¶9 Also on July 7, 2006, the arbitrator issued his ruling, denying the grievance. The arbitrator noted that nothing in the CBA states there is an 8.5 hour work day or a 42.5 hour work week minimum pay guarantee. Rather, "Article 11.2's only specific time reference is 42.5 hours, Saturday to Saturday, in a clause that does not mention pay."

¶10 The arbitrator further found the Evans Grievance compelling. When the Evans Grievance arose, FOP understood that before the 1992-1993 Article 11 contract changes, the 15 minutes pre- and post-shift periods were included in the work day and were not compensated; the settlement returned to the pre 1992-1993 language with FOP assurance the dispute was over; and 1993-1994 negotiations retained the settlement language that survives today.

¶11 Finally, the arbitrator stated it was "unnecessary to say if the pre and post 15 minute periods are compensable by themselves or if meal/break times within the shift are paid or deducible. However characterized, the current pay calculation results from an express and established bargain. The Board is obliged to enforce it."

¶12 Thereafter, City filed a motion to reconsider or in the alternative a motion to certify an interlocutory appeal, asserting the arbitrator was vested with preclusive authority to interpret the CBA and because the CBA formed the only basis for the court's finding of unpaid work, the court's decision must be reconsidered. The trial court denied the motion on December 7, 2006.

¶13 On November 29, 2007, City filed a second motion for summary judgment, asserting the trial court lacked subject matter jurisdiction because Officers failed to comply with the Governmental Tort Claims Act (GTCA),

¶14 On January 7, 2008, Officers filed a second motion for partial summary judgment, requesting prejudgment interest. On January 25, 2008, City filed a motion asserting the statute of limitations was 3 years. The trial court ultimately ruled Officers were entitled to prejudgment interest and the proper statute of limitations was 3 years.

¶15 In June of 2008, City filed an offer of proof. Officers objected, asserting it was inappropriate because there had never been a trial, inter alia. Officers ultimately withdrew their objection. The parties entered into stipulations and final judgment was entered on July 28, 2009. Officers were subsequently awarded an attorney's fee. Both parties appealed and appeals were consolidated under surviving appeal No. 107,463.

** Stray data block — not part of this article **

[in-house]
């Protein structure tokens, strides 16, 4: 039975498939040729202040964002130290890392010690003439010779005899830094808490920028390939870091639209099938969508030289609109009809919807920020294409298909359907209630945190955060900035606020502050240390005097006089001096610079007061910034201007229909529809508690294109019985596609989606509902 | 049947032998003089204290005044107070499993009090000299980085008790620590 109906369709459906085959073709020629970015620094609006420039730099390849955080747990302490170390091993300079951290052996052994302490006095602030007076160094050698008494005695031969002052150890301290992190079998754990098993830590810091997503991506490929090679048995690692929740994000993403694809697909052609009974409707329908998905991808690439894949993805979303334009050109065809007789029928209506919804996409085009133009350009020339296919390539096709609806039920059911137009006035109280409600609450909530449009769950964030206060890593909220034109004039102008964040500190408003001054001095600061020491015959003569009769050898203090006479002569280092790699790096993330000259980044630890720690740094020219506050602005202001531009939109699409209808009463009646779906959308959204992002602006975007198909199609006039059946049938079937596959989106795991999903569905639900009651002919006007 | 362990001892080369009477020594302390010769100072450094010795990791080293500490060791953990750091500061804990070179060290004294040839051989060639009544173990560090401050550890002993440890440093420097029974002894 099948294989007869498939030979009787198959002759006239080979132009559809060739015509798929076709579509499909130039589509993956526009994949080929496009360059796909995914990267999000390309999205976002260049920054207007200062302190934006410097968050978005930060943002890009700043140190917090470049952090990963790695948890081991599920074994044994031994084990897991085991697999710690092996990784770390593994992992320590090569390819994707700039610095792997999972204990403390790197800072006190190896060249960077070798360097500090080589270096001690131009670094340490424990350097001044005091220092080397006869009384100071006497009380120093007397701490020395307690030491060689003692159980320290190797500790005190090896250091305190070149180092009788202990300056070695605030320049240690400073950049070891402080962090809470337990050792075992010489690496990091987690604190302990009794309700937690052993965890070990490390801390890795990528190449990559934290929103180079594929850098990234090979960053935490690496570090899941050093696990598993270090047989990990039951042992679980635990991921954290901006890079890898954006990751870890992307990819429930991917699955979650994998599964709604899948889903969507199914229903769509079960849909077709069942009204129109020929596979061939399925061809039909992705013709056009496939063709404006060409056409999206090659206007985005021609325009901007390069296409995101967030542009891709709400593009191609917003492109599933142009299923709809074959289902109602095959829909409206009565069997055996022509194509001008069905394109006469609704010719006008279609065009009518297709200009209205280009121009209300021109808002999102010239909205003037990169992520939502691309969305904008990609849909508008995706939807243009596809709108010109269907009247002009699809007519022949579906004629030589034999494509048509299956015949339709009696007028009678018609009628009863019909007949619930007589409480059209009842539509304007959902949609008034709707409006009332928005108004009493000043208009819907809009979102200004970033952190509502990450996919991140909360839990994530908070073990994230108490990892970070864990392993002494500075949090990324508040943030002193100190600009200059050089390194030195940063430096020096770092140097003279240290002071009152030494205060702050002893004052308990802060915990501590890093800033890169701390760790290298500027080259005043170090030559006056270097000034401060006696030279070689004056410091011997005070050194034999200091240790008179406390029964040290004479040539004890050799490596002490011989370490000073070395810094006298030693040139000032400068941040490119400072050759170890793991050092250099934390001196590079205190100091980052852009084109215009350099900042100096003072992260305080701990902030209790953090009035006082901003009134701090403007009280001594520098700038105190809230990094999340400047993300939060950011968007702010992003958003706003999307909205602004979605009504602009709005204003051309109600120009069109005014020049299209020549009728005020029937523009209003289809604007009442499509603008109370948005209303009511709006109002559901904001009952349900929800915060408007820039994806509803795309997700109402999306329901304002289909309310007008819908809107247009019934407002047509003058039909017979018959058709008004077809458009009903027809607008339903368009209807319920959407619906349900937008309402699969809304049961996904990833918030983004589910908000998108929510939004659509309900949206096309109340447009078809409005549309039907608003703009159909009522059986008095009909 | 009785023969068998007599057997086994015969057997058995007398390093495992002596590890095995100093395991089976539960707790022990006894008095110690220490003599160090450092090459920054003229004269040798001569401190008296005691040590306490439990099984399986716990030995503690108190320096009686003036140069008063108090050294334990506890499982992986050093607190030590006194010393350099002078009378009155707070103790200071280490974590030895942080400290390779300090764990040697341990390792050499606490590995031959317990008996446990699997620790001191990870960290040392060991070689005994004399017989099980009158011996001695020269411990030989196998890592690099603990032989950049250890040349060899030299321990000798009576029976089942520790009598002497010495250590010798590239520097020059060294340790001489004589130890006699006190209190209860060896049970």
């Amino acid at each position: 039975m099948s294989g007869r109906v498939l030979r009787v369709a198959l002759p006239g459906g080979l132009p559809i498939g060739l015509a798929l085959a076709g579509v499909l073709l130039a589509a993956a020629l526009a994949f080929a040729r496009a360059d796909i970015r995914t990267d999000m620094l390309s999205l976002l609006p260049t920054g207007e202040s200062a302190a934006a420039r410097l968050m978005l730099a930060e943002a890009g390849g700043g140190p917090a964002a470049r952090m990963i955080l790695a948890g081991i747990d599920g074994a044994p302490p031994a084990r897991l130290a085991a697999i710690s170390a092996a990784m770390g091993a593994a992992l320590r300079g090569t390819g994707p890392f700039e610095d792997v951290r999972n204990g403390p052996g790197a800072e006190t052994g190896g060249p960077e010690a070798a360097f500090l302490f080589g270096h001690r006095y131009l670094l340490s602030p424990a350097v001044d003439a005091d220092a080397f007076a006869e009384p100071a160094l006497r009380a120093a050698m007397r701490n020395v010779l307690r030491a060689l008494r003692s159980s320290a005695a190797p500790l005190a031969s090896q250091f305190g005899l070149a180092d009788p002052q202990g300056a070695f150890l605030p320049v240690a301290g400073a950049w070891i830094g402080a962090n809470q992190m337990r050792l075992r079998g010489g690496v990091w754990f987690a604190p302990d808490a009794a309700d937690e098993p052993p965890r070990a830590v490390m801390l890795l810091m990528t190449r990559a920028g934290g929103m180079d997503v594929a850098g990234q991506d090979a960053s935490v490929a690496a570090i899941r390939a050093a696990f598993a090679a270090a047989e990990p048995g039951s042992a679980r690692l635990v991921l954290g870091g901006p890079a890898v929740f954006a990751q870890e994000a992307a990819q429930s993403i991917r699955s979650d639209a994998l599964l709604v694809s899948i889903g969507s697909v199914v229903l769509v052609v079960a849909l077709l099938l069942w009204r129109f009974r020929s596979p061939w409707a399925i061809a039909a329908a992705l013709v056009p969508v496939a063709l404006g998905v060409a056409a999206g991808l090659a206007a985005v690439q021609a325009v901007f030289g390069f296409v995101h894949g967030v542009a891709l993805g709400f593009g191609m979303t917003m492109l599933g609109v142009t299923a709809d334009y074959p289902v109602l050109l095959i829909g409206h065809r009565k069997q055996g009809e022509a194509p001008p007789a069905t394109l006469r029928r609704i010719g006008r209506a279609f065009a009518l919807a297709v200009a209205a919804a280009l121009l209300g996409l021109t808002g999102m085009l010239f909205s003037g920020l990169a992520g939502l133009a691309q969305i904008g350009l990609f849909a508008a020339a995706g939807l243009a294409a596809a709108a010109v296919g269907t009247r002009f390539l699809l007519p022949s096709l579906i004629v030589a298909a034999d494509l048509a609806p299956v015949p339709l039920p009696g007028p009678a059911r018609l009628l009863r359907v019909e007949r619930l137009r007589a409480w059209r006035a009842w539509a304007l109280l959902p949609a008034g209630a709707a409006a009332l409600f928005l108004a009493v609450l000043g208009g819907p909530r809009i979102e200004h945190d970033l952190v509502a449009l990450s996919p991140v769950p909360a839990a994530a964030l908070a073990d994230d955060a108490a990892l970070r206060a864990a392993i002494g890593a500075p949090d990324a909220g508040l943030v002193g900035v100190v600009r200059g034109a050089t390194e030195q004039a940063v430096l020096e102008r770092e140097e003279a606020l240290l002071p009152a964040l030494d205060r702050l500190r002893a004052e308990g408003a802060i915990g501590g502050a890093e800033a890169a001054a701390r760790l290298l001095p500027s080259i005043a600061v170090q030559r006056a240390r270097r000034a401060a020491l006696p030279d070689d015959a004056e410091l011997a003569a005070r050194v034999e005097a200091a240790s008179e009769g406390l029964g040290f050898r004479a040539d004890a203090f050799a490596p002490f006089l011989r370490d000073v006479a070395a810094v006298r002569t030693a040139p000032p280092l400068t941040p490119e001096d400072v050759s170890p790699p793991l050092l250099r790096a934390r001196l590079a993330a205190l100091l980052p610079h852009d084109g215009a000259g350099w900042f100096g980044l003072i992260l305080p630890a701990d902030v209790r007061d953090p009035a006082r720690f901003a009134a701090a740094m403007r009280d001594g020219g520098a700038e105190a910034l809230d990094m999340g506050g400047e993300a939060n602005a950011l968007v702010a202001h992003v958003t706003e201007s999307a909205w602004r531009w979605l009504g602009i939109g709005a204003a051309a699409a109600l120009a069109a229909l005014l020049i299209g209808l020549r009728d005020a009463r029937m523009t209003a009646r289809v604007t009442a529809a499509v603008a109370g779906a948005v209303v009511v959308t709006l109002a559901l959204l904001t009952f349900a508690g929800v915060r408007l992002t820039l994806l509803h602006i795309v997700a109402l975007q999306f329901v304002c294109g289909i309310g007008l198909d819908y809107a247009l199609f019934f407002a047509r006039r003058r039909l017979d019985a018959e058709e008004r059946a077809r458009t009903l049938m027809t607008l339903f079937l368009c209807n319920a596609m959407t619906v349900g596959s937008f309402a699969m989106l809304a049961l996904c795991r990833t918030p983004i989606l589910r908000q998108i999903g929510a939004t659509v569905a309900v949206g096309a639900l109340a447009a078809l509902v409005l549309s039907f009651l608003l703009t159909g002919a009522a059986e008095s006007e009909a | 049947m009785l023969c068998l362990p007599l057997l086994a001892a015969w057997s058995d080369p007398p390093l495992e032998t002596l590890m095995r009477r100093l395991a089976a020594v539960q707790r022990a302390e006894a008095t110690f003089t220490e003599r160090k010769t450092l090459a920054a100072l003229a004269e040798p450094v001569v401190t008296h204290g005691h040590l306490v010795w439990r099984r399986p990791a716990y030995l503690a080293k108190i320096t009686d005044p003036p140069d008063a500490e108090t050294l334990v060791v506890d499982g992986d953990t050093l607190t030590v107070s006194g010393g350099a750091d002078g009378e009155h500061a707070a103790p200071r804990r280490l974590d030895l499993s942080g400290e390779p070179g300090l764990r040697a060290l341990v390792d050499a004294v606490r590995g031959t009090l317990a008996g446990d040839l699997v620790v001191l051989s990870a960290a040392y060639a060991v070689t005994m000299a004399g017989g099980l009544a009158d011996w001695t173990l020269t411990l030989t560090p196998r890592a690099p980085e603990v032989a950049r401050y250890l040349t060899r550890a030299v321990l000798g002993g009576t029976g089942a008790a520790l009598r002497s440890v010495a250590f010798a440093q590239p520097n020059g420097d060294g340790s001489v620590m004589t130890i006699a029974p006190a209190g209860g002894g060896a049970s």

¶16 Summary judgment is used to reach a final judgment where there is no dispute as to any material fact, and where one party is entitled to judgment as a matter of law. Indiana Nat'l Bank v. Department of Human Servs.,


¶17 Before addressing the merits of either parties' propositions of error on appeal, this Court must first address Officers' assertion City may only appeal the denial of its' motion to reconsider because City did not file the motion within 10 days of the order granting Officers' motion for partial summary judgment on the issue of liability. Officers further assert City waived or abandoned appeal of the denial of its motion to reconsider by failing to address it in its brief on appeal.

¶18 City disagrees, asserting the summary judgment ruling was an intermediate, non-final order which remained under the trial court's plenary control until the controversy ended. City notes the issue of damages remained before the court.

¶19 The July 7, 2006, letter ruling granting Officers' motion for partial summary judgment, later memorialized by order on December 7, 2006, was addressed solely to the issue of liability. Issues remained pending in the suit. Thus, the decision did not rise to the level of a judgment pursuant to

¶20 The parties assert several propositions of error on appeal. However, one proposition of error has merit and warrants reversal of the trial court's July 28, 2009, final judgment.

¶21 City contends the trial court did not have the authority to ignore and reject the arbitrator's decision and supplant its own interpretation of the CBA. Thus, the final judgment must be reversed.